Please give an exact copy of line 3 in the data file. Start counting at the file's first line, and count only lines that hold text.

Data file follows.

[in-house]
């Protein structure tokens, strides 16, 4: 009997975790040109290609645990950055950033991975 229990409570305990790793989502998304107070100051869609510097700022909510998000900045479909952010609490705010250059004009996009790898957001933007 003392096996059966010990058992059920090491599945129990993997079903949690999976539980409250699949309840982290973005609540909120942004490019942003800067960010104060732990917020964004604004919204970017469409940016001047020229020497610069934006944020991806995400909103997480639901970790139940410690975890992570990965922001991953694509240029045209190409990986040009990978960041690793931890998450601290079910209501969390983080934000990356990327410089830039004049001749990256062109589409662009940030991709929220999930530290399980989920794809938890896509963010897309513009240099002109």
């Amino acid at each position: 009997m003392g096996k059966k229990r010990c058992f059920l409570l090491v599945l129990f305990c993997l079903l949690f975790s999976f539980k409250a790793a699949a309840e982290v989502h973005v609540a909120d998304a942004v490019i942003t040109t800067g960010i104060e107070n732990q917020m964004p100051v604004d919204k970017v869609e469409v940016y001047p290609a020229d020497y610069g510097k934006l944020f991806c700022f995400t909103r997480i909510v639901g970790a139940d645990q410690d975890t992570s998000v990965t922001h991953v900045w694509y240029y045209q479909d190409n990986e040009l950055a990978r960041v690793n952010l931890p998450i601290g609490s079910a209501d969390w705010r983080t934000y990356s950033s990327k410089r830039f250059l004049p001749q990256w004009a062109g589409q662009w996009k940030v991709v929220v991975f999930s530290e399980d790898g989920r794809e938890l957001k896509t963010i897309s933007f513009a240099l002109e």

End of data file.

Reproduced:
């Amino acid at each position: 009997m003392g096996k059966k229990r010990c058992f059920l409570l090491v599945l129990f305990c993997l079903l949690f975790s999976f539980k409250a790793a699949a309840e982290v989502h973005v609540a909120d998304a942004v490019i942003t040109t800067g960010i104060e107070n732990q917020m964004p100051v604004d919204k970017v869609e469409v940016y001047p290609a020229d020497y610069g510097k934006l944020f991806c700022f995400t909103r997480i909510v639901g970790a139940d645990q410690d975890t992570s998000v990965t922001h991953v900045w694509y240029y045209q479909d190409n990986e040009l950055a990978r960041v690793n952010l931890p998450i601290g609490s079910a209501d969390w705010r983080t934000y990356s950033s990327k410089r830039f250059l004049p001749q990256w004009a062109g589409q662009w996009k940030v991709v929220v991975f999930s530290e399980d790898g989920r794809e938890l957001k896509t963010i897309s933007f513009a240099l002109e």